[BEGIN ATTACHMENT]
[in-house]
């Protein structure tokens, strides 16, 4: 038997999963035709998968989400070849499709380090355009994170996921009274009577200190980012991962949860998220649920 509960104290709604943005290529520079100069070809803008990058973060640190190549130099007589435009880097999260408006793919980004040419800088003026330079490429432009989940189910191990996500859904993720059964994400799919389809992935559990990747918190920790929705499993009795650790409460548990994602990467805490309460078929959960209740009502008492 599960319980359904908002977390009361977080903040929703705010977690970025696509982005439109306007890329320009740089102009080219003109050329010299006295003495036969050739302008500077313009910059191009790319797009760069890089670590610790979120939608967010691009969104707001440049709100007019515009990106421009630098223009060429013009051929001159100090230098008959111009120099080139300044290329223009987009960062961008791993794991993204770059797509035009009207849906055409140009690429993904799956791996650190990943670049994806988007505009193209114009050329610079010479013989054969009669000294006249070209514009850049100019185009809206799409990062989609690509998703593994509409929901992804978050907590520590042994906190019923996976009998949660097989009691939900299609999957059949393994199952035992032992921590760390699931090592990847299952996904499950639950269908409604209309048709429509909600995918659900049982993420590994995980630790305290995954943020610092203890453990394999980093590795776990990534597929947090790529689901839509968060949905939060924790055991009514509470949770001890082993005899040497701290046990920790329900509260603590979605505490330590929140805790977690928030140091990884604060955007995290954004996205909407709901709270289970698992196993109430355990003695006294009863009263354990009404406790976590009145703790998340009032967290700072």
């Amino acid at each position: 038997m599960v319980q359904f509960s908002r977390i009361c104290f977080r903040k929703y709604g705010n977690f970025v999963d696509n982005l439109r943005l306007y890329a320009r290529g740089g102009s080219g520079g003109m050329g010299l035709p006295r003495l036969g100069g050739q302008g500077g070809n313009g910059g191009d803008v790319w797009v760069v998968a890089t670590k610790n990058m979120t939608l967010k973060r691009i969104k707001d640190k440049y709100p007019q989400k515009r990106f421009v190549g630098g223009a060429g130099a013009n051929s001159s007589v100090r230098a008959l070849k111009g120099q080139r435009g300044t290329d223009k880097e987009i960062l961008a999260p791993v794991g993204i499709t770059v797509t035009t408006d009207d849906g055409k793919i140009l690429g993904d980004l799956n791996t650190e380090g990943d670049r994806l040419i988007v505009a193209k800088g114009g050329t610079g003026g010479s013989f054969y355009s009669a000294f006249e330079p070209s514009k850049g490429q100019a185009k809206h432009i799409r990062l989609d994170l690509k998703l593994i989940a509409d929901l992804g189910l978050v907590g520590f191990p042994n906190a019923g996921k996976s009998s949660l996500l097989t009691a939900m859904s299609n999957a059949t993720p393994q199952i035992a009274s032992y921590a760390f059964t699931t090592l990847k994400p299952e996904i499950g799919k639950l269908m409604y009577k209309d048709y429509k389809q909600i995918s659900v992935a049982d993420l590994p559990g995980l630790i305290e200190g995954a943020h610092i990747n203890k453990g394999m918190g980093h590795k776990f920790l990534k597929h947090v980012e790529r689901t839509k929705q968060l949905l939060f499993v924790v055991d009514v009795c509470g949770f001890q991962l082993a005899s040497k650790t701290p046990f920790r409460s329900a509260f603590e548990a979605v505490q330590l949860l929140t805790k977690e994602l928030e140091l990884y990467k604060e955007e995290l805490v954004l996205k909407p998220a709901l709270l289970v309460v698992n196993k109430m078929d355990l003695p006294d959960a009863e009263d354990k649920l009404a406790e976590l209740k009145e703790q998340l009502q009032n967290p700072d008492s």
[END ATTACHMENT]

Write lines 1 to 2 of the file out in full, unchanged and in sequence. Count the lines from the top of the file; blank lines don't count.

[in-house]
């Protein structure tokens, strides 16, 4: 038997999963035709998968989400070849499709380090355009994170996921009274009577200190980012991962949860998220649920 509960104290709604943005290529520079100069070809803008990058973060640190190549130099007589435009880097999260408006793919980004040419800088003026330079490429432009989940189910191990996500859904993720059964994400799919389809992935559990990747918190920790929705499993009795650790409460548990994602990467805490309460078929959960209740009502008492 599960319980359904908002977390009361977080903040929703705010977690970025696509982005439109306007890329320009740089102009080219003109050329010299006295003495036969050739302008500077313009910059191009790319797009760069890089670590610790979120939608967010691009969104707001440049709100007019515009990106421009630098223009060429013009051929001159100090230098008959111009120099080139300044290329223009987009960062961008791993794991993204770059797509035009009207849906055409140009690429993904799956791996650190990943670049994806988007505009193209114009050329610079010479013989054969009669000294006249070209514009850049100019185009809206799409990062989609690509998703593994509409929901992804978050907590520590042994906190019923996976009998949660097989009691939900299609999957059949393994199952035992032992921590760390699931090592990847299952996904499950639950269908409604209309048709429509909600995918659900049982993420590994995980630790305290995954943020610092203890453990394999980093590795776990990534597929947090790529689901839509968060949905939060924790055991009514509470949770001890082993005899040497701290046990920790329900509260603590979605505490330590929140805790977690928030140091990884604060955007995290954004996205909407709901709270289970698992196993109430355990003695006294009863009263354990009404406790976590009145703790998340009032967290700072």